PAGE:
Gregory Faulkner

Gregory Faulkner

Greg has served as local, national, and international counsel in all aspects of construction law. He also has an active higher education practice, representing the interests of colleges and universities and other institutions of learning with regard to their unique building and facilities program needs. He delivers a full-service approach to his practice, including selection of project delivery; preparation of bid documents, RFPs, and RFQs; contract drafting and negotiations; litigation in federal and state courts; and arbitration and mediation of all types of disputes. Read his full bio here.

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Construction Group Projects

In recent months, Robinson+Cole’s construction lawyers have worked across the country on many significant and unique projects worth billions of dollars in construction value. Our clients are owners, designers, and contractors, and we advised them on all aspects of these projects, from the earliest stages of project delivery selection to the ribbon cutting. This work … Continue Reading

Twenty-Five Years in the Construction Industry—We’ve Come a Long Way Baby, or Have We?

In November 1989, I was a second year law student interviewing with firms in Connecticut and New York for a summer associate position.  During the Thanksgiving Holiday, I scheduled an interview with a small firm in New Haven.  The firm’s primary area of practice was construction litigation. I had no idea what “construction litigation” entailed, … Continue Reading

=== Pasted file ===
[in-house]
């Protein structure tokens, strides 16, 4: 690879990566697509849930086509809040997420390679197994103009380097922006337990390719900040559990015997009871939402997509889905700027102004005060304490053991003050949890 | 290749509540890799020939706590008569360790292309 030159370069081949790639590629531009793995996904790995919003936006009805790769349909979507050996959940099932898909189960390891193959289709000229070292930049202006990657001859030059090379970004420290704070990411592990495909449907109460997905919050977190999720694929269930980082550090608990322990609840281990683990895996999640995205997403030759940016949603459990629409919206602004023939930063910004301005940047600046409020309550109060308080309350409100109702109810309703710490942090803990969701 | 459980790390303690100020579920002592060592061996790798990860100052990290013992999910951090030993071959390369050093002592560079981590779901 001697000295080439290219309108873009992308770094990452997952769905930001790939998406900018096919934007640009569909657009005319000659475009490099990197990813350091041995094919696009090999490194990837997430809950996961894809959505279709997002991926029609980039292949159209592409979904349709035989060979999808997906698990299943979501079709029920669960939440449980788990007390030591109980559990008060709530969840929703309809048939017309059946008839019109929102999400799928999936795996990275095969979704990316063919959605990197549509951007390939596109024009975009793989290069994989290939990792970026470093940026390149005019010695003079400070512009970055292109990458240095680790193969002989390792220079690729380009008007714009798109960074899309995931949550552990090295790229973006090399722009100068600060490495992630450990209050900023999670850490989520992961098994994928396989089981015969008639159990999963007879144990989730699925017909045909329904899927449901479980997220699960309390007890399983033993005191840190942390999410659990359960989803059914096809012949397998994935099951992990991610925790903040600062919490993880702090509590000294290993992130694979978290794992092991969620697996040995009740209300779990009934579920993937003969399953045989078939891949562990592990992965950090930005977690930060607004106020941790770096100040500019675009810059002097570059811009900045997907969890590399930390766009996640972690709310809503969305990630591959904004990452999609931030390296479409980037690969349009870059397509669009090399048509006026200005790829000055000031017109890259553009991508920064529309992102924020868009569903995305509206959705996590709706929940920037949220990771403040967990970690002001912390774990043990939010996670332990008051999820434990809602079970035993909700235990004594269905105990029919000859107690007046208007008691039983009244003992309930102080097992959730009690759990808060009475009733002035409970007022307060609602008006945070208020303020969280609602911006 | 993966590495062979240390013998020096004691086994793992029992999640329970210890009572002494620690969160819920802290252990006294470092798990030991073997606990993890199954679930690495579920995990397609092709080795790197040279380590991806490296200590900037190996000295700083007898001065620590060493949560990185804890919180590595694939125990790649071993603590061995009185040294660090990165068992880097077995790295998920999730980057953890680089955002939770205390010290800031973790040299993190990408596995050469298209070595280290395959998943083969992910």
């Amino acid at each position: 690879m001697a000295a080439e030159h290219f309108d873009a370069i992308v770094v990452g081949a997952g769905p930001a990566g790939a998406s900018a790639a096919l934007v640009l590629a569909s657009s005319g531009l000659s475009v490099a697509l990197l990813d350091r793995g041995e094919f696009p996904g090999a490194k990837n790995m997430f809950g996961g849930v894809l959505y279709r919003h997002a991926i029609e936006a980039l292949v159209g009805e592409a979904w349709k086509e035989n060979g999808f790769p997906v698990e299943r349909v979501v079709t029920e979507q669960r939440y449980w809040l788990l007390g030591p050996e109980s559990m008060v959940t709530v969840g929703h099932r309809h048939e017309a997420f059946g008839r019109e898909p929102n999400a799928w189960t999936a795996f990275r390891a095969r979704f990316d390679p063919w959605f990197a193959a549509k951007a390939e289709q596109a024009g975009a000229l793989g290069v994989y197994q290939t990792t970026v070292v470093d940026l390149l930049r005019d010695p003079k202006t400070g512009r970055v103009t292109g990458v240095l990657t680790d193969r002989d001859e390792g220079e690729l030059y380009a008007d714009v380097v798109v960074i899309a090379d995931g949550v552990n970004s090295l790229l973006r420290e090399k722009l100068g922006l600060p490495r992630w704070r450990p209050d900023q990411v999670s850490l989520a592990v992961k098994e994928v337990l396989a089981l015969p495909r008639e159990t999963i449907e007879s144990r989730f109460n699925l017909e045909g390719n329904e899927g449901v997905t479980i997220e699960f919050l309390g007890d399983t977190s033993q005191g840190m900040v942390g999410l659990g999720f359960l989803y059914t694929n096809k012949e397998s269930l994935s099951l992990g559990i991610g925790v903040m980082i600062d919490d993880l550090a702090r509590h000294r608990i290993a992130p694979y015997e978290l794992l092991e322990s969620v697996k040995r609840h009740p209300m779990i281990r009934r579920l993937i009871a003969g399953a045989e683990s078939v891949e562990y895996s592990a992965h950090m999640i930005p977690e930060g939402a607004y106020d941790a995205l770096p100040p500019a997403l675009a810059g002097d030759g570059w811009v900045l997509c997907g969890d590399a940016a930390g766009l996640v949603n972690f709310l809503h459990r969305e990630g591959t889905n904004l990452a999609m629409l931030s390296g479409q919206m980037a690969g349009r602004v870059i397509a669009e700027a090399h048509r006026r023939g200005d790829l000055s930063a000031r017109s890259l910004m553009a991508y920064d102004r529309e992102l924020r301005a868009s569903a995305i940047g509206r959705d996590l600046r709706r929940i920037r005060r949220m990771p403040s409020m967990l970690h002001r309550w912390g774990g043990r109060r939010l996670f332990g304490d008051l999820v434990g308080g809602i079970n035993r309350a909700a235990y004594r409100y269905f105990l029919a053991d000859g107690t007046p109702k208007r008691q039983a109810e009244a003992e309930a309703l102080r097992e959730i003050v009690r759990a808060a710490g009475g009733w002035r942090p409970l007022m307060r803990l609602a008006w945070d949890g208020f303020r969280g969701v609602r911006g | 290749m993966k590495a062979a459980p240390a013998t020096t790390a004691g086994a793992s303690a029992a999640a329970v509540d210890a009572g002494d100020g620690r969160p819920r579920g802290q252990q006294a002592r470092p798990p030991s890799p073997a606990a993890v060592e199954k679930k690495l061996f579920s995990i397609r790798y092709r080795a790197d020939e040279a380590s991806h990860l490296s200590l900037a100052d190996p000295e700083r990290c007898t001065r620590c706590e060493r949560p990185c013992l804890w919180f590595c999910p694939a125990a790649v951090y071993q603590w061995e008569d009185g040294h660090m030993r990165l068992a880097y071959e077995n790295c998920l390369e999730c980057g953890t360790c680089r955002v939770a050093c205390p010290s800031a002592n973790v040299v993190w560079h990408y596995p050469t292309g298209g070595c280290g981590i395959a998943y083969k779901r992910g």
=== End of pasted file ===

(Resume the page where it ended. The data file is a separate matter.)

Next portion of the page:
Limitations of Liability – Scenario 3: Pay if Paid and Flow Through Clauses

I suppose that it is apropos that I have been delayed in writing this  final piece in the four-part Limitations of Liability series, relating to subcontract pay if paid and flow through clauses.  Being more than one step removed from a project’s funding source, subcontractors are used to being dealt with last, and only after … Continue Reading

Limitations of Liability— Scenario Two: No Damages for Delay Clauses

This is the third post in the four-part series “Limitations of Liability—The Elephant in the Room.” Owners often attempt to limit their liability to contractors through what is commonly known in the construction industry as a “no damages for delays” clause.  Much like waivers of consequential damages, a “no damages for delays” clause, which limits … Continue Reading

Limitations of liability—Scenario One: Waivers of Consequential Damages

This is the second post in the four-part series “Limitations of liability—The Elephant in the Room.” Waivers of consequential damages have become the industry standard, and these clauses are found in most industry templates.  Let’s pick on the AIA form, since it’s still the most commonly used on commercial construction projects.  The AIA A201 General Conditions, … Continue Reading

Giving Back on the Construction Site

I am incredibly grateful for all that our group has achieved as a construction practice, thanks in large measure to the support of the construction industry and the community in which we do business. It has been an R+C tradition to acknowledge our place in the community and in the industry to which we provide … Continue Reading

War (and Construction Scheduling) is Hell?

On February 26, 2015, Roy Cooper of Arcadis and I reprised our popular Workshop for the University of Hartford’s Construction Institute, “Managing Legal Exposures.”  One of the slides in our presentation  quotes a wise jurist on the subject of construction project scheduling: Except in the middle of a battlefield, nowhere must men coordinate the movement … Continue Reading
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